As the Greater Ottawa Area has grown to a population of 1.5 million, the technology industry has kept pace, expanding to fill the spaces left by recent government downsizing.

Now, however, the government’s work force is on the upswing. In fact, 2017 saw a record-high number of public administrators – more than 167,000 employed by the federal government in the National Capital Region. In addition, Mr. Hamilton says, a confluence of well-timed events – a thriving tech scene, multiple postsecondary institutions, easy access to green space, and new municipal infrastructure such as a new library and new hospital coming down the pipe – have contributed to an upward spiral for the city.

“I’m hard-pressed to find a strike against us for growth,” Mr. Hamilton says. Ironically, he adds, the very pace of that growth is a factor that may be holding the city back. It may take three years before new developments are in place to accommodate expanding businesses, he says, and in a world where speed-to-market is key, Ottawa could miss its chance.

Ottawa’s overall vacancy rate for office space, per CBRE data and including industrial space, is at a record low. The large blocks of space that do exist in Kanata, just west of downtown and long known as a technology centre, in the suburbs, and in the downtown core are scarce.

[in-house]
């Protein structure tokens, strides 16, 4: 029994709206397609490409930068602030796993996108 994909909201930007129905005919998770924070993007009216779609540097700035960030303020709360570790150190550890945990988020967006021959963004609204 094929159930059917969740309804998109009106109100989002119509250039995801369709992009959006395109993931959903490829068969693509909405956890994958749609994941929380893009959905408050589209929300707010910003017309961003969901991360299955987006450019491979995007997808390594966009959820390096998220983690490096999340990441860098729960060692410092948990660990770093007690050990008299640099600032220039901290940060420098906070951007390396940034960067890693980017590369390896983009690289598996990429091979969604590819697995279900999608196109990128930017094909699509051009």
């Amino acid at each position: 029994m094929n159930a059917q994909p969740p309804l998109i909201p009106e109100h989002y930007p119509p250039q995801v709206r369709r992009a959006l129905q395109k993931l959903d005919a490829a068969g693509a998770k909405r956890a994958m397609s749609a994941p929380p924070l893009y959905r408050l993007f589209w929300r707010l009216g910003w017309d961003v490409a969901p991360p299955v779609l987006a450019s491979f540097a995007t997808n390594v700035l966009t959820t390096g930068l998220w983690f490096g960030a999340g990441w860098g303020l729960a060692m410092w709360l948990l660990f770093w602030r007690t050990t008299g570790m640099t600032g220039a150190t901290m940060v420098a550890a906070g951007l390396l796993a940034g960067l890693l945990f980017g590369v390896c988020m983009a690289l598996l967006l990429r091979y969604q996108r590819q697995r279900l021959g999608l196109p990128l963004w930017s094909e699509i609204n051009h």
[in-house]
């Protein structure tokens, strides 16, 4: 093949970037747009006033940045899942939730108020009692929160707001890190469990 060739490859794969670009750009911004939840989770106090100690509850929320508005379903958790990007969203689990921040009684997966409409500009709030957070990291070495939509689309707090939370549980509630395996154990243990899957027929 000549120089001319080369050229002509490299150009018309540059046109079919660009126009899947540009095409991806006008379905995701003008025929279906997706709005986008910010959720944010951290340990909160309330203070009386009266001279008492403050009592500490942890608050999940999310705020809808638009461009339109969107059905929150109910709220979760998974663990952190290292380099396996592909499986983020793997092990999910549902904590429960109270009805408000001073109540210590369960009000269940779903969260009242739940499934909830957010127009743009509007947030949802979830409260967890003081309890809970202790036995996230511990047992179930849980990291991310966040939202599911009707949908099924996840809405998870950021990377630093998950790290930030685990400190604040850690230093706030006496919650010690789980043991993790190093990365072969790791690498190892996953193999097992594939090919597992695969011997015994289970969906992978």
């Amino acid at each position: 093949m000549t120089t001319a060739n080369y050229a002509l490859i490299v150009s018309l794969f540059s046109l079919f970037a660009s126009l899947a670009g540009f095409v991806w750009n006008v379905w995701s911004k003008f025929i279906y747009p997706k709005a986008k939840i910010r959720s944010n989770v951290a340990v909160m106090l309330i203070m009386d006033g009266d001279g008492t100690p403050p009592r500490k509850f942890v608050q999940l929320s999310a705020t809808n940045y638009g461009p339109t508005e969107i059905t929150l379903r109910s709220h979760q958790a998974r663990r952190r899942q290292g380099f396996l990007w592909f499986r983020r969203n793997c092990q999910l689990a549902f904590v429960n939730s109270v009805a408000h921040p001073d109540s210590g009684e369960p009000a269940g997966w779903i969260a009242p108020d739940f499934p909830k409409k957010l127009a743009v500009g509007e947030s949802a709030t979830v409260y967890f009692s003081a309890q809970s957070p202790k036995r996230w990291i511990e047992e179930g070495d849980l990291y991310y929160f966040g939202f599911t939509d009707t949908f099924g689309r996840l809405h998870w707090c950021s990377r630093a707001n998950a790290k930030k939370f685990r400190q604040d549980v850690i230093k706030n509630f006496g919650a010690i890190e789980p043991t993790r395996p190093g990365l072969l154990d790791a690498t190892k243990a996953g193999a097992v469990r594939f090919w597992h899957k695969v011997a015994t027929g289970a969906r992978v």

Flexible space creates opportunities

For now, with no option but to wait for downtown development to catch up, Ottawa finds itself reluctantly at the forefront of the flexible real estate trend in Canada.

Currently, flexible office arrangements account for 276,000 square feet of downtown office space – just 0.7 per cent of the total – but there has also been a 96-per-cent increase in total available square footage since 2017.

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“The problem is that the [new] buildings are big and expensive. There is a risk, and are global companies going to invest in Ottawa? Or are they going to invest in Toronto, Vancouver or Montreal? And this is part of where the education comes in,” Mr. Hamilton says. “There are numerous grassroots business groups banging the drum, but Ottawa needs to be regarded in the same level as those cities.”

Despite the perceived lack of space, businesses are still taking notice of Ottawa’s new role as a global development hub in technology. There are more than 1,800 technology companies active in the city and, at approximately 44 per cent, Ottawa’s tech job density in 2017 almost matched that of San Francisco, according to CBRE data collected from that year.